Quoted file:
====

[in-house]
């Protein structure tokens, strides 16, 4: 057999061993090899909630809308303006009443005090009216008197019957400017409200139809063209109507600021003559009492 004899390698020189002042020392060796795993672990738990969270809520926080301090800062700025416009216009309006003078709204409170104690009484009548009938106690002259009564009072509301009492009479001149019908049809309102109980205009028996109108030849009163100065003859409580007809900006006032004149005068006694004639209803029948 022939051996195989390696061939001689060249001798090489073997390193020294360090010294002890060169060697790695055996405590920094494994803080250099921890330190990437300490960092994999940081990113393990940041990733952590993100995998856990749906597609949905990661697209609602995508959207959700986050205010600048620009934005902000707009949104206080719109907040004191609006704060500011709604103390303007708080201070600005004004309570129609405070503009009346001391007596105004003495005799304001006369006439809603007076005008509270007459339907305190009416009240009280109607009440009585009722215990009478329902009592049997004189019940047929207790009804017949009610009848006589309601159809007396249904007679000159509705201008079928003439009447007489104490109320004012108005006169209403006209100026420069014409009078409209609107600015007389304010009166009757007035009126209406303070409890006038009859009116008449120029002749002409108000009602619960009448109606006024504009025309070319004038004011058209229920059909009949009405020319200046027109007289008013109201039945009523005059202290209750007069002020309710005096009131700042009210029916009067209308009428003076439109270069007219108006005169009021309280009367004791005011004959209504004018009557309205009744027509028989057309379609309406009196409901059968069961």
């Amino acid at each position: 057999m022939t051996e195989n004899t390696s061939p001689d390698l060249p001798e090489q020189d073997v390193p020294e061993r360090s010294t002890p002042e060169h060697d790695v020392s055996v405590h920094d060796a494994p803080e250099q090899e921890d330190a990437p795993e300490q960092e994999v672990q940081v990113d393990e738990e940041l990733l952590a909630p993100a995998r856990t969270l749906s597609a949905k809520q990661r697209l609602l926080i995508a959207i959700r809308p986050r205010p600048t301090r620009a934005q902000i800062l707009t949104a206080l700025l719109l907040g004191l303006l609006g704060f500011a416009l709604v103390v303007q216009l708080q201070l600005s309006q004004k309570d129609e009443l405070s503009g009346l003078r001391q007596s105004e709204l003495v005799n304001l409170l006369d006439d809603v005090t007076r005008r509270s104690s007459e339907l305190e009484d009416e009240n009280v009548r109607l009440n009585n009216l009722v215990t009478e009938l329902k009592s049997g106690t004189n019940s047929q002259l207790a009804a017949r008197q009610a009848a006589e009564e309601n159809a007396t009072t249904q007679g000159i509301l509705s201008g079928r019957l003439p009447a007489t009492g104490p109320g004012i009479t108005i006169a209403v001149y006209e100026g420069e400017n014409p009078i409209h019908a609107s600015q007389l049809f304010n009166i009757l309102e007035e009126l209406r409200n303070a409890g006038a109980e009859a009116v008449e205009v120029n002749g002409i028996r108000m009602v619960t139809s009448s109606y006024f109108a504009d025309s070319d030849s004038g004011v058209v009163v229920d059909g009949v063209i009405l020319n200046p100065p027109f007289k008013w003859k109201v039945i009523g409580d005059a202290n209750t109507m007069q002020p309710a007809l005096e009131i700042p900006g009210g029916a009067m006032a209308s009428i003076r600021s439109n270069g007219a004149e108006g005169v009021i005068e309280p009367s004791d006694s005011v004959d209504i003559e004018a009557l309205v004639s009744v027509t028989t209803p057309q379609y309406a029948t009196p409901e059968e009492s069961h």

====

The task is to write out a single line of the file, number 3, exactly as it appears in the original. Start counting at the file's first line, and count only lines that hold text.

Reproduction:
């Amino acid at each position: 057999m022939t051996e195989n004899t390696s061939p001689d390698l060249p001798e090489q020189d073997v390193p020294e061993r360090s010294t002890p002042e060169h060697d790695v020392s055996v405590h920094d060796a494994p803080e250099q090899e921890d330190a990437p795993e300490q960092e994999v672990q940081v990113d393990e738990e940041l990733l952590a909630p993100a995998r856990t969270l749906s597609a949905k809520q990661r697209l609602l926080i995508a959207i959700r809308p986050r205010p600048t301090r620009a934005q902000i800062l707009t949104a206080l700025l719109l907040g004191l303006l609006g704060f500011a416009l709604v103390v303007q216009l708080q201070l600005s309006q004004k309570d129609e009443l405070s503009g009346l003078r001391q007596s105004e709204l003495v005799n304001l409170l006369d006439d809603v005090t007076r005008r509270s104690s007459e339907l305190e009484d009416e009240n009280v009548r109607l009440n009585n009216l009722v215990t009478e009938l329902k009592s049997g106690t004189n019940s047929q002259l207790a009804a017949r008197q009610a009848a006589e009564e309601n159809a007396t009072t249904q007679g000159i509301l509705s201008g079928r019957l003439p009447a007489t009492g104490p109320g004012i009479t108005i006169a209403v001149y006209e100026g420069e400017n014409p009078i409209h019908a609107s600015q007389l049809f304010n009166i009757l309102e007035e009126l209406r409200n303070a409890g006038a109980e009859a009116v008449e205009v120029n002749g002409i028996r108000m009602v619960t139809s009448s109606y006024f109108a504009d025309s070319d030849s004038g004011v058209v009163v229920d059909g009949v063209i009405l020319n200046p100065p027109f007289k008013w003859k109201v039945i009523g409580d005059a202290n209750t109507m007069q002020p309710a007809l005096e009131i700042p900006g009210g029916a009067m006032a209308s009428i003076r600021s439109n270069g007219a004149e108006g005169v009021i005068e309280p009367s004791d006694s005011v004959d209504i003559e004018a009557l309205v004639s009744v027509t028989t209803p057309q379609y309406a029948t009196p409901e059968e009492s069961h």